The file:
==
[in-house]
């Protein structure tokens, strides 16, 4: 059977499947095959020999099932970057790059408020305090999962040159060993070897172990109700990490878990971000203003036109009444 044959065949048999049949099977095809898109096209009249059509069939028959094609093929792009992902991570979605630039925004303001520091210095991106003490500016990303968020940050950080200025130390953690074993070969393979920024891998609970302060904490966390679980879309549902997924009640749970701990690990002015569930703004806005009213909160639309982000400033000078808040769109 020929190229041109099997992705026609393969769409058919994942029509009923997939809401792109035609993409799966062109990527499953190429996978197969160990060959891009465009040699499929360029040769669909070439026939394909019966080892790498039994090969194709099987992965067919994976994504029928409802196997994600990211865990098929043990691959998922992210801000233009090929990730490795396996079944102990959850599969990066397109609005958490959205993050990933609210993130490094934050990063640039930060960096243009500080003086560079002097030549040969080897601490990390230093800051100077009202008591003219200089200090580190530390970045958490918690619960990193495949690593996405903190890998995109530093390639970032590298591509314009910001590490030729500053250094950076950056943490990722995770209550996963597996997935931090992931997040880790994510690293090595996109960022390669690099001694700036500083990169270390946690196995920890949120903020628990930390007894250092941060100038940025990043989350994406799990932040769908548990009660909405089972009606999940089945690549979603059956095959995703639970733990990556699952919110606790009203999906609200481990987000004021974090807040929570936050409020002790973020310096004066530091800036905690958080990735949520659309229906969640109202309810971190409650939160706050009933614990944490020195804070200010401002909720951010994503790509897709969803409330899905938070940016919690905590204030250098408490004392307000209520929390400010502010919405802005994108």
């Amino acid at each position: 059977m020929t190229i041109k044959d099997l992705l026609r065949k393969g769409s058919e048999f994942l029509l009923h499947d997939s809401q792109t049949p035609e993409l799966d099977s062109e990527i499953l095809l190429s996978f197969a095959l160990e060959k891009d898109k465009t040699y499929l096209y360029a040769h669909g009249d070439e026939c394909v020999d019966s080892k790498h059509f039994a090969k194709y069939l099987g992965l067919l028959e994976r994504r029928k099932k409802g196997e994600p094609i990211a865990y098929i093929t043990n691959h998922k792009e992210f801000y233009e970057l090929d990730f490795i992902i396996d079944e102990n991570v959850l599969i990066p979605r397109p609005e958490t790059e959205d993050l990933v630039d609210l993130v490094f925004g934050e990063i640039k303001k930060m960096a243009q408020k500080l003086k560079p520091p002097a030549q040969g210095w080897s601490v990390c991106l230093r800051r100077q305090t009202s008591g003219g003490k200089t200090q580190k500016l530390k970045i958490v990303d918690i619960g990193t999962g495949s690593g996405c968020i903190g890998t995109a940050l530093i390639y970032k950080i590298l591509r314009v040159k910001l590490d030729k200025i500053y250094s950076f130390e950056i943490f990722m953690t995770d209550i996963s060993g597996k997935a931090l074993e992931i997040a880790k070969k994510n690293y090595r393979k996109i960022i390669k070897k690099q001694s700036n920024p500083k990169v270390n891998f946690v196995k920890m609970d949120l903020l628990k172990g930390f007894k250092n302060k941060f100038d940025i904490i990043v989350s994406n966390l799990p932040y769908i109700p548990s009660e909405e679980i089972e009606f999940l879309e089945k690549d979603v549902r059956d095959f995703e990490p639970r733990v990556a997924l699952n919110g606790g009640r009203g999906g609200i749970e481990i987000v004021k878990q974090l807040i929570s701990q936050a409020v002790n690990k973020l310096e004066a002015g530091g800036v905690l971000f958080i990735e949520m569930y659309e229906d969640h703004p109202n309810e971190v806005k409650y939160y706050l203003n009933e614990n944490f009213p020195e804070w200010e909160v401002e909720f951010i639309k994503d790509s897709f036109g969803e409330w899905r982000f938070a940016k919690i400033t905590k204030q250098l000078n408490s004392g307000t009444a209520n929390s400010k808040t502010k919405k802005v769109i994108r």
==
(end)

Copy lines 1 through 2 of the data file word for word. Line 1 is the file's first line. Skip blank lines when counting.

[in-house]
């Protein structure tokens, strides 16, 4: 059977499947095959020999099932970057790059408020305090999962040159060993070897172990109700990490878990971000203003036109009444 044959065949048999049949099977095809898109096209009249059509069939028959094609093929792009992902991570979605630039925004303001520091210095991106003490500016990303968020940050950080200025130390953690074993070969393979920024891998609970302060904490966390679980879309549902997924009640749970701990690990002015569930703004806005009213909160639309982000400033000078808040769109 020929190229041109099997992705026609393969769409058919994942029509009923997939809401792109035609993409799966062109990527499953190429996978197969160990060959891009465009040699499929360029040769669909070439026939394909019966080892790498039994090969194709099987992965067919994976994504029928409802196997994600990211865990098929043990691959998922992210801000233009090929990730490795396996079944102990959850599969990066397109609005958490959205993050990933609210993130490094934050990063640039930060960096243009500080003086560079002097030549040969080897601490990390230093800051100077009202008591003219200089200090580190530390970045958490918690619960990193495949690593996405903190890998995109530093390639970032590298591509314009910001590490030729500053250094950076950056943490990722995770209550996963597996997935931090992931997040880790994510690293090595996109960022390669690099001694700036500083990169270390946690196995920890949120903020628990930390007894250092941060100038940025990043989350994406799990932040769908548990009660909405089972009606999940089945690549979603059956095959995703639970733990990556699952919110606790009203999906609200481990987000004021974090807040929570936050409020002790973020310096004066530091800036905690958080990735949520659309229906969640109202309810971190409650939160706050009933614990944490020195804070200010401002909720951010994503790509897709969803409330899905938070940016919690905590204030250098408490004392307000209520929390400010502010919405802005994108």